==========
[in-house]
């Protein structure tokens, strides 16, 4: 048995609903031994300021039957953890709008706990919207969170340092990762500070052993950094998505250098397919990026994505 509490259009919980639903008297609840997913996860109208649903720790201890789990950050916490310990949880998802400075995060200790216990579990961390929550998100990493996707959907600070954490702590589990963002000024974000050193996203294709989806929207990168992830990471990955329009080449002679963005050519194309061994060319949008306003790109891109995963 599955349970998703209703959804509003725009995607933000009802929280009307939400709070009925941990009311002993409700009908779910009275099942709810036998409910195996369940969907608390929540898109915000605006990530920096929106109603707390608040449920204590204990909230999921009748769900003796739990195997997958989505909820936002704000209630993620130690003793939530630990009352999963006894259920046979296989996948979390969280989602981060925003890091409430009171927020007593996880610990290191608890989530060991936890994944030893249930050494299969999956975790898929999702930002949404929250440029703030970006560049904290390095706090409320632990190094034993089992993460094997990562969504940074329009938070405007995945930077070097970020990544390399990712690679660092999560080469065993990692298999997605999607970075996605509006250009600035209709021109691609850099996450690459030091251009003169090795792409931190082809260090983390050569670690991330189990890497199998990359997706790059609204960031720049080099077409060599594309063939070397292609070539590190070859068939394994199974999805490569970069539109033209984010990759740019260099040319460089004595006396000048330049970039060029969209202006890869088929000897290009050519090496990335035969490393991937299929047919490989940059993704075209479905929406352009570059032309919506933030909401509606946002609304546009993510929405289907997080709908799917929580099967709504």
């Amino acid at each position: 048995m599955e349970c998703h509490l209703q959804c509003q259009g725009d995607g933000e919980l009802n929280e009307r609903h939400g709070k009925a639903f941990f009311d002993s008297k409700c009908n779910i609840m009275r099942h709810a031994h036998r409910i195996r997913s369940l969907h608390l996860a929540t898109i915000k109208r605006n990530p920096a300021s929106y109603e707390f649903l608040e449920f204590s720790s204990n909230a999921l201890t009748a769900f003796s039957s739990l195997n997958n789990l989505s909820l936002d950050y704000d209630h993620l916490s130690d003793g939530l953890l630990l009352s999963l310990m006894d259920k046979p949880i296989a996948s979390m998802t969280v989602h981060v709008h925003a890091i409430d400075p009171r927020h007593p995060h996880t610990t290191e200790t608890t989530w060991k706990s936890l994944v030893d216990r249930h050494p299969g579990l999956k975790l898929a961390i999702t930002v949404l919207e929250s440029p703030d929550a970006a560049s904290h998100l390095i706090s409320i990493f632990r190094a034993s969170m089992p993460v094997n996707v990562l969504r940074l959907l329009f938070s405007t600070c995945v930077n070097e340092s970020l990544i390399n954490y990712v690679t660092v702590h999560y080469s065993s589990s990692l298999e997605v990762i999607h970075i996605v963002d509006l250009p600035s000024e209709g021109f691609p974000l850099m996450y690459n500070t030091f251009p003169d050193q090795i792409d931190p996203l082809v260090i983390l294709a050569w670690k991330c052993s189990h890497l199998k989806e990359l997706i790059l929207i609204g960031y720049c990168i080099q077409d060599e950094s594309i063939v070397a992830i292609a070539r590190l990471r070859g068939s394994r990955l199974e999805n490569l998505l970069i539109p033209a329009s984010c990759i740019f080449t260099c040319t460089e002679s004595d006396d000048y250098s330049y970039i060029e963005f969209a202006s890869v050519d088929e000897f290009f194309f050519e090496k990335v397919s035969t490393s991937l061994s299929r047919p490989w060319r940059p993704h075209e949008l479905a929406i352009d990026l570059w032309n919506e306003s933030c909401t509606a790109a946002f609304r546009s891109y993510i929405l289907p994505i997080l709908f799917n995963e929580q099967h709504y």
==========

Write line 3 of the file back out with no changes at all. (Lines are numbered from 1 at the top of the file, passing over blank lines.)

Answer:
């Amino acid at each position: 048995m599955e349970c998703h509490l209703q959804c509003q259009g725009d995607g933000e919980l009802n929280e009307r609903h939400g709070k009925a639903f941990f009311d002993s008297k409700c009908n779910i609840m009275r099942h709810a031994h036998r409910i195996r997913s369940l969907h608390l996860a929540t898109i915000k109208r605006n990530p920096a300021s929106y109603e707390f649903l608040e449920f204590s720790s204990n909230a999921l201890t009748a769900f003796s039957s739990l195997n997958n789990l989505s909820l936002d950050y704000d209630h993620l916490s130690d003793g939530l953890l630990l009352s999963l310990m006894d259920k046979p949880i296989a996948s979390m998802t969280v989602h981060v709008h925003a890091i409430d400075p009171r927020h007593p995060h996880t610990t290191e200790t608890t989530w060991k706990s936890l994944v030893d216990r249930h050494p299969g579990l999956k975790l898929a961390i999702t930002v949404l919207e929250s440029p703030d929550a970006a560049s904290h998100l390095i706090s409320i990493f632990r190094a034993s969170m089992p993460v094997n996707v990562l969504r940074l959907l329009f938070s405007t600070c995945v930077n070097e340092s970020l990544i390399n954490y990712v690679t660092v702590h999560y080469s065993s589990s990692l298999e997605v990762i999607h970075i996605v963002d509006l250009p600035s000024e209709g021109f691609p974000l850099m996450y690459n500070t030091f251009p003169d050193q090795i792409d931190p996203l082809v260090i983390l294709a050569w670690k991330c052993s189990h890497l199998k989806e990359l997706i790059l929207i609204g960031y720049c990168i080099q077409d060599e950094s594309i063939v070397a992830i292609a070539r590190l990471r070859g068939s394994r990955l199974e999805n490569l998505l970069i539109p033209a329009s984010c990759i740019f080449t260099c040319t460089e002679s004595d006396d000048y250098s330049y970039i060029e963005f969209a202006s890869v050519d088929e000897f290009f194309f050519e090496k990335v397919s035969t490393s991937l061994s299929r047919p490989w060319r940059p993704h075209e949008l479905a929406i352009d990026l570059w032309n919506e306003s933030c909401t509606a790109a946002f609304r546009s891109y993510i929405l289907p994505i997080l709908f799917n995963e929580q099967h709504y």